Writing over at the International School Magazine, I take a look through the eyes of a globally mobile student to investigate mobility’s impact on learning – and what schools can offer in support.
Educators, parents and students in an international school community, please read this article and forward it onto your colleagues, your children’s teachers and your teachers respectively. Let’s partner together to place globally mobile students in a position to succeed both inside and outside the classroom.
Like most of the students in your classroom, I am a globally mobile kid. I have spent a significant portion of my developmental years living in at least one culture that is different from my passport culture. By the time I finish my international school education, I will have experienced more meaningful losses and separations than most people experience in a lifetime. Did you know that whilst living a globally mobile life comes with many benefits, it can also impact my learning? Please let me tell you about it and what you can do to support me, so that mobility does not inhibit my learning but enhance it.
Moving is hard. I’m not the only one who thinks this. I’ve heard grown-ups say that moving is as stressful as death and divorce, and the hardest of all moves is repatriating. I’m not looking forward to that one! Researchers have recently confirmed my thoughts too: here are some examples.
A 2016 Danish study led by Dr Robert T Webb found that, regardless of socioeconomic background, links between childhood residential mobility and negative outcomes in later life were widespread, particularly if frequent mobility occurred in early/mid adolescence. Between 2009 and 2015, in three studies, Professor John Hattie identified that the single factor most detrimental to learning was unmanaged mobility. In March 2016, Australia’s NSW Department of Education concluded that students who change schools several times do worse in literacy and numeracy than their peers. This research has brought me comfort. I’m not crazy. All the weird things going on inside me are because I live a globally mobile life.
How does Mobility Impact My Learning?
“At any school with a high degree of turnover, transitions affect everyone – staff, parent or student – and regardless of whether a person is moving or being moved away from” say SPAN (Safe Passage Across Networks), leaders in supporting and connecting school-based programs that address international mobility. For me (and other globally mobile students), mobility impacts my academic, social, emotional, physical and spiritual wellbeing and causes me to ask questions about my identity. Let me explain.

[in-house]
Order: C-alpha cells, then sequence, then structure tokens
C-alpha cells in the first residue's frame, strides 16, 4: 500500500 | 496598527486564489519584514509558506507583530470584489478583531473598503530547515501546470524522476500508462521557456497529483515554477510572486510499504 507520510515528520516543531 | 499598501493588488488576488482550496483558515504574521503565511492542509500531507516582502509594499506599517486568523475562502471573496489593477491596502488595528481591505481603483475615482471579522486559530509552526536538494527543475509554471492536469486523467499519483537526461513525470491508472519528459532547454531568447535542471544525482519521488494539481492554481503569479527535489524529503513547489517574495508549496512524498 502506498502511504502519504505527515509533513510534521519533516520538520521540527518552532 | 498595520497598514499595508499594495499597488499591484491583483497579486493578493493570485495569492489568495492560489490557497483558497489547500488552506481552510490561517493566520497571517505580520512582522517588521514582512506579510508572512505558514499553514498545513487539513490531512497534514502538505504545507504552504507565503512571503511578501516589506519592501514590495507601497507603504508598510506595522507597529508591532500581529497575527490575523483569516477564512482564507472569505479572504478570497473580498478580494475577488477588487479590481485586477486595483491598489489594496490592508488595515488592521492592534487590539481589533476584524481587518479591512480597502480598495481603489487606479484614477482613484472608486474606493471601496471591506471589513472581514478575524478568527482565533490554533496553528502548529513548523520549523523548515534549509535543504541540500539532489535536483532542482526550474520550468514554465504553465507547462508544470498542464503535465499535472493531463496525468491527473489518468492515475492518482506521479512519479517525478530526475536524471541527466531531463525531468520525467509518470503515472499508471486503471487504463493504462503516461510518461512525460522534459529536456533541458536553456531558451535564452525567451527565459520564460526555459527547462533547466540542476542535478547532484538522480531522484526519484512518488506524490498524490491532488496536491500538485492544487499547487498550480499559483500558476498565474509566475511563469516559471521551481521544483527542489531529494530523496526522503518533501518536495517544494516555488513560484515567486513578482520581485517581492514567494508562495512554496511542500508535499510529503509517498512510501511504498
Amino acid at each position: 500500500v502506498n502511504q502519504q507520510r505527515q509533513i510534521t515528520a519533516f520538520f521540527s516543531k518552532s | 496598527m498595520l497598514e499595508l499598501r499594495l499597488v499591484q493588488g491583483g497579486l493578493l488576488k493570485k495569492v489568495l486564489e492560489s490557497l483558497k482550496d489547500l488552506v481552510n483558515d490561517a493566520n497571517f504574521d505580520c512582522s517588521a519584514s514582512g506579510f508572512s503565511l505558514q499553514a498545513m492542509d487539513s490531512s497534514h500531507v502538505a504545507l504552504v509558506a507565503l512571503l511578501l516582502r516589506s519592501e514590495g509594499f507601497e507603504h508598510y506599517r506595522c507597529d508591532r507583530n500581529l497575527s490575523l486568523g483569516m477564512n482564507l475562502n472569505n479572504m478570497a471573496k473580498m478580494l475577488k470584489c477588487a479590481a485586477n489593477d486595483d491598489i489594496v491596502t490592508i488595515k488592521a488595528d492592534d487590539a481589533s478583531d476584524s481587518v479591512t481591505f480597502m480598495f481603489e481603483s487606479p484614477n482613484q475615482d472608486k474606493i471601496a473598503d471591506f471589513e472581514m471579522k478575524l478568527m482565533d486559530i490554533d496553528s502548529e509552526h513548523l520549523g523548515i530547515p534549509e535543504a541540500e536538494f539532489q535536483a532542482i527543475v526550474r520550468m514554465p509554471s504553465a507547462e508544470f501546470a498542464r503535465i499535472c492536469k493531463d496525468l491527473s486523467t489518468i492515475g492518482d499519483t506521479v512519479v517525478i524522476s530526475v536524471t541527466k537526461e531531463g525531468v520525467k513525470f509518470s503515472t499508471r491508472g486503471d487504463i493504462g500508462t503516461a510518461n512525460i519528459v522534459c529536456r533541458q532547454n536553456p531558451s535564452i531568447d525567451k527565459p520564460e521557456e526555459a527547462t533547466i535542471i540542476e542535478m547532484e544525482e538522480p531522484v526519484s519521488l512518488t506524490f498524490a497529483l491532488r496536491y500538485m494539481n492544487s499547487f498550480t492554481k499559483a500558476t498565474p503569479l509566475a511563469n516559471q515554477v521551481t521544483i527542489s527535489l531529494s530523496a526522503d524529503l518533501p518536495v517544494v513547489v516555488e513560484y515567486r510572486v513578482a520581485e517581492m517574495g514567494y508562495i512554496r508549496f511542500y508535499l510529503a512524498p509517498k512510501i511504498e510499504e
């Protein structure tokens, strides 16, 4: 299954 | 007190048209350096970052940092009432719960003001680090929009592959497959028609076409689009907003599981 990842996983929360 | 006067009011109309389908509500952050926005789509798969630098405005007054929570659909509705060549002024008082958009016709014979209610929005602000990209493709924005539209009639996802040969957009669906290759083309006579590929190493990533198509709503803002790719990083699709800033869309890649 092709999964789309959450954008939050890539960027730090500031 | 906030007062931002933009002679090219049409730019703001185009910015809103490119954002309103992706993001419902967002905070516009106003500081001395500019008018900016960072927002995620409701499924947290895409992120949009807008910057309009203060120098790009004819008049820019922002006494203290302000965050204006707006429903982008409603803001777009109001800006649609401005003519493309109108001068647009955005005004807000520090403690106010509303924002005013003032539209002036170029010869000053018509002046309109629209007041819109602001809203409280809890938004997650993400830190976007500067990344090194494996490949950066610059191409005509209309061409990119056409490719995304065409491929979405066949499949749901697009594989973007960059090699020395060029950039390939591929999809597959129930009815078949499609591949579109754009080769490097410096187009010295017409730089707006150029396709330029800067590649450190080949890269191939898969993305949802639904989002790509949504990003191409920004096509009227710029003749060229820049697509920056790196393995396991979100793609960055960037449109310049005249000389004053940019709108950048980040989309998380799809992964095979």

Academically, there are gaps in my learning because each school I go to has a different curriculum. It worries me. Will I ever catch up? Will my current knowledge be valued?
Socially, leaving old friends and making new friends is stressful, not to mention decoding new social norms. Working through the grief and loss of saying goodbye, suppressing the feeling of disloyalty to my old friends whilst trying to make new friends are just some of the challenges I face.
Emotionally, we students arrive at a new school feeling sad and anxious. Sad, because we have lost the familiar old life. Anxious, because everything is new and unknown. Add in anger at our parents who made us move here and we have a jumble of emotions that makes focusing on schoolwork incredibly difficult. I can’t even begin to discuss what happens when I stay and my friends leave.
Physically, all of this takes a toll on my body. Sometimes, the strain of mobility causes me to have stomach cramps and headaches, physical hyper-sensitivity and cultural fatigue that’s exhausting. Memory loss is also common in globally mobile children who have so much going on in their world before, during and after The Moving Season. It’s reassuring to know why I’m a bit forgetful right now.
Spiritually, I’ve been asking a lot of questions about a Higher Power and myself. Some days I feel strong in my faith and that gives me a peaceful feeling, but on other days I feel abandoned and get angry, which just adds to my stress.
With all this upheaval, I think it’s quite natural to ask ‘Who am I?’. When people ask that dreaded question, ‘Where are you from?’, I feel confused. My passport says one thing but my heart says another based on the cultures in which I have lived. I’m not sure who I am. I don’t feel confident. It’s not surprising that research shows that students like me can struggle in the classroom. Thankfully, there are things you can do to help me.
Steps for Supporting Me